Play and Socialization Tools

This section includes articles utilizing games for student skill building or using AT to increase play and socialization skills.

Gameplaying for math learning: Cooperative or not?

Jun 21, 2013, 10:43 AM
Ke, F., & Grabowski, B. (2007). Gameplaying for math learning: Cooperative or not? British Journal of Educational Technology, 38(2), 249-259.


  • Past research demonstrated that cooperative math learning reduces student frustration, while other studies concluded that computer games can enhance student achievement in math.
  • This study looked at the effect that cooperative computer game playing had on 5th grade students’ math performance and attitude towards math.
  • One hundred twenty-five 5th grade students from central Pennsylvania participated in the study.
  • In the experimental condition, students participated in Teams-Games-Tournaments (TGT), where students were on a 4-person team that completed web-based math games during weekly tournaments against other student teams.
  • The web-based computer games were called ASTRA EAGLE and were aligned to the Pennsylvania mathematics standards for 5th grade students.
  • The four ASTRA EAGLE games used in the study were single-user strategy games where students had to work through a variety of math problems that required them to find measurements, compare whole numbers, solve simple equations, and map coordinates.


  • The study took place in six 5th grade classrooms in central Pennsylvania.


  • Participants took the Game Skills Arithmetic Test (GSAT) and the Attitudes Towards Math Inventory (ATMI) as a pre-test measure.
  • Each class was randomly assigned to one of three groups: (1) TGT cooperative game playing, (2) interpersonal competitive game playing, or (3) no game playing.
  • The game playing groups participated in two orientation sessions where they learned the game rules and practiced each game.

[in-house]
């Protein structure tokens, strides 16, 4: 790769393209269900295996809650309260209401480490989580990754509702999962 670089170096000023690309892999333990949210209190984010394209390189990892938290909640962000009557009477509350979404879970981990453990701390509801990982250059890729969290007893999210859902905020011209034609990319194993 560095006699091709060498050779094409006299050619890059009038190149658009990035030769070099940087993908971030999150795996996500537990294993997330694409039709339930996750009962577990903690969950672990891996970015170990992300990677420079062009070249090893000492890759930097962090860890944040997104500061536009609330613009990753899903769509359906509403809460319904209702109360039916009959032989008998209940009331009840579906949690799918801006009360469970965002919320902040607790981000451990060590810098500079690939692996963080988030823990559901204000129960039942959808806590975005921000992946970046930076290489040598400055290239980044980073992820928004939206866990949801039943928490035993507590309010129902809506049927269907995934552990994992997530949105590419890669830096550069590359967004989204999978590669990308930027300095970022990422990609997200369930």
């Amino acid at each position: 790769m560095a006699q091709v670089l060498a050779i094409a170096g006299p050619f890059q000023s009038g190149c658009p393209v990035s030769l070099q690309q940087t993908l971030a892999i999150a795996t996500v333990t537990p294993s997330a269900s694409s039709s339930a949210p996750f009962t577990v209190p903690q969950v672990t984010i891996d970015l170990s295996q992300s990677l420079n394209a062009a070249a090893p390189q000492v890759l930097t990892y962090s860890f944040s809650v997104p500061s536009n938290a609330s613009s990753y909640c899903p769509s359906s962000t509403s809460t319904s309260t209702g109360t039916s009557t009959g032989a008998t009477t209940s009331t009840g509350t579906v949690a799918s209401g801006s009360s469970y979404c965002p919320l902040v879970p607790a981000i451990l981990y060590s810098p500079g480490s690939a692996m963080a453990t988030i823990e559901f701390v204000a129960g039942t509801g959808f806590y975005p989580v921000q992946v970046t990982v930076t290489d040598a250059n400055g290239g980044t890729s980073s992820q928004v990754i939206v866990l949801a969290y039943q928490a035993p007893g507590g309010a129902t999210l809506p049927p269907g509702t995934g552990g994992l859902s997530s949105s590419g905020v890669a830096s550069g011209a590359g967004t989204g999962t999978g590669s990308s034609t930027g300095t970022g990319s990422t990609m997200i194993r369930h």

• After the orientation session, participants were required to play the games for 4 weeks during 2, 40-minute sessions each week.
  • Students in the TGT cooperative game playing condition collaborated as a team of 4 at the beginning of each game session for 10 minutes in order to practice the games and ensure all teammates understood the concepts covered in the game’s tasks.
  • Next, during game sessions, all teams competed against each other for 30 minutes.
  • Each TGT team was awarded points based on their rankings each day; these rankings were listed in a weekly newsletter distributed to the class at the beginning of each week.
  • Students participating in the interpersonal competitive game playing condition played games against their individual computers during each session; each player’s score was shared with classmates via a weekly newsletter.
  • Students in the no-games control group participated in 2, 40-minute paper-and-pencil math drill sessions each week that covered concepts similar to those presented in the ASTRA EAGLE computer games.
  • At the end of the 4-week treatment session, each student took the Game Skills Arithmetic Test (GSAT) and the Attitudes Towards Math Inventory (ATMI) again as post-test measures.


  • Results revealed that students in both computer game conditions made significantly larger gains in math achievement than their peers in the control condition; however, the TGT cooperative game playing group performed no better than the individual competitive game playing group.
  • Students in the TGT cooperative game playing group reported having the most positive post-treatment attitudes towards math.
  • Students in the lowest SES group from the cooperative game playing group showed the most positive post-treatment attitudes towards math.
  • In general, the study’s findings demonstrate that math computer games increased student achievement in math and team-based computer activities led to students reporting positive attitudes towards math.
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